Eanes ISD

Teen Vaping and Lung Disease: What's the Problem?

You may have seen an increase of vaping stories in the news recently. We are providing the following information so you may talk to your children on the dangers of vaping.

WHAT WE KNOW SO FAR:

  • As of September 12, 2019, 33 state health department have reported more than 450 cases of severe lung disease associated with the use of e-cigarettes.
  • Six deaths have been confirmed in California, Illinois, Indiana, Minnesota, Oregon and Kansas.
  • The median age of those affected is 19, making this a teen and adult problem.
  • More cases are expected as CDC and FDA advisories are encouraging the medical community to report suspected cases.

Of the 64 cases identified with patient information: 53 are in Wisconsin and Illinois, 6 are in Utah, and 5 are in North Carolina.

WHAT DO ALL THESE CASES HAVE IN COMMON?

  • All confirmed cases have a reported history of e-cigarette product use.
  • Most, but not all, of the cases reported e-cigarette products containing marijuana cannabinoids from THC; some cases contained nicotine alone, while others reported using both (nicotine and cannabinoids).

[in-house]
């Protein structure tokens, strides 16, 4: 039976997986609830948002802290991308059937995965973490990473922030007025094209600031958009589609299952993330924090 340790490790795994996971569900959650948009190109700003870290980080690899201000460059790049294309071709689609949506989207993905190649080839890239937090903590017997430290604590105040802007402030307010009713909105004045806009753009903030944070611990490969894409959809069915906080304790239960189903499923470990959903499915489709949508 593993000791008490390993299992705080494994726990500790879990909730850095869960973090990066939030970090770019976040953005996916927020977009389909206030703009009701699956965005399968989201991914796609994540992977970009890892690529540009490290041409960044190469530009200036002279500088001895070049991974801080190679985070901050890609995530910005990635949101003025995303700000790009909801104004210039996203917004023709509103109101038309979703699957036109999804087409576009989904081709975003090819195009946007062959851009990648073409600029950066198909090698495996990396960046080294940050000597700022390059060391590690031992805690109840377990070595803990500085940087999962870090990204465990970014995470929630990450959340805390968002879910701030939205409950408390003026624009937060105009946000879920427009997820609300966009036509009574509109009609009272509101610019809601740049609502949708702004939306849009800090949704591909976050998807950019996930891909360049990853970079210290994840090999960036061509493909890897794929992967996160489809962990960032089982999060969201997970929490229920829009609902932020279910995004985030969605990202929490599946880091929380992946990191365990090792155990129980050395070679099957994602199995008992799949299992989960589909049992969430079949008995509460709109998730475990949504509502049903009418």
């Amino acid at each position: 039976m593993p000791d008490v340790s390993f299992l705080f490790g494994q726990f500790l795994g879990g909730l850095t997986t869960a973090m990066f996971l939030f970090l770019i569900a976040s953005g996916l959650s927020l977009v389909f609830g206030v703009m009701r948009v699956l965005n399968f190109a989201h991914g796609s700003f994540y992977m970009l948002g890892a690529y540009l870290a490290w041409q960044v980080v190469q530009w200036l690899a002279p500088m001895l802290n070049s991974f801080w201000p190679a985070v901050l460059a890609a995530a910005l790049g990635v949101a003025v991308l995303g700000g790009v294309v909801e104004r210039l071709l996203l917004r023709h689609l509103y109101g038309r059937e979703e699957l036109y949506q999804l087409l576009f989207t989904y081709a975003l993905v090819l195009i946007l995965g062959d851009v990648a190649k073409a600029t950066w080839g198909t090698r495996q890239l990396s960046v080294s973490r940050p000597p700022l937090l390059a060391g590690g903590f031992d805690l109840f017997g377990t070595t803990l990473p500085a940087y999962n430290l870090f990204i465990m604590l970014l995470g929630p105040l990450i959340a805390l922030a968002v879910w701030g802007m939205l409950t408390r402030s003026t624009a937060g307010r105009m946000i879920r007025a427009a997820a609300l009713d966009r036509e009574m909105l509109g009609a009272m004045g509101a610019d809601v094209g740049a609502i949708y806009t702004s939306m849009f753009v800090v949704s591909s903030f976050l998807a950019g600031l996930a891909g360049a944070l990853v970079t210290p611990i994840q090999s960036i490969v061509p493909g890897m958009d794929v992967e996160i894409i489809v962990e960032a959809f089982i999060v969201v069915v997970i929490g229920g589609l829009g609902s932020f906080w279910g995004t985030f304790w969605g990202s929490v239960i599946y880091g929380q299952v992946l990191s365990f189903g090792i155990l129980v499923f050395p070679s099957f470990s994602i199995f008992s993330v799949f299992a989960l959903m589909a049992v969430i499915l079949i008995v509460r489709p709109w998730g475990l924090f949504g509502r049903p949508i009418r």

• No evidence points to an infectious cause of severe lung disease.
  • The cause of the severe lung disease is unknown. No single e-cigarette product type, nicotine liquid, cannabinoid, or other additive is conclusively linked to the disease. 

WHAT CAN PARENTS AND YOUTH DO?

  • STOP/DO NOT USE E-CIGARETTE/ JUUL PRODUCTS UNTIL THE EPIDEMIC IS OVER
  • It’s important to communicate to your children about the dangers of vaping-associated lung injury. Visit these websites for tips on starting the conversation.
  • If you use e-cigarette products or your child vapes, and you experience or notice any of the symptoms described above, seek medical care immediately.
  • Regardless of the ongoing investigation:
    • Youth and young adults should not use e-cigarette products; Visit the CATCH Global Foundation to learn about CATCH My Breath, a Free 5th-12th grade E-cigarette prevention program.
    • Women who are pregnant should not use e-cigarette products.
    • If you do use e-cigarette products, you should not buy street products (for example, e-cigarette products with THC or other cannabinoids).
    • You should not modify e-cigarette products or add any substances to these products that are not intended by the manufacturer.
    • Adult smokers who are attempting to quit tobacco products should use evidence-based treatments, including counseling and FDA-approved medications; see CDC: Ways to Quit Smoking. If you need help quitting tobacco products, including e-cigarettes, contact your doctor or other medical provider.


Thank you for having a conversation with your child(ren) on this important topic. Please let a school counselor know if you have additional questions.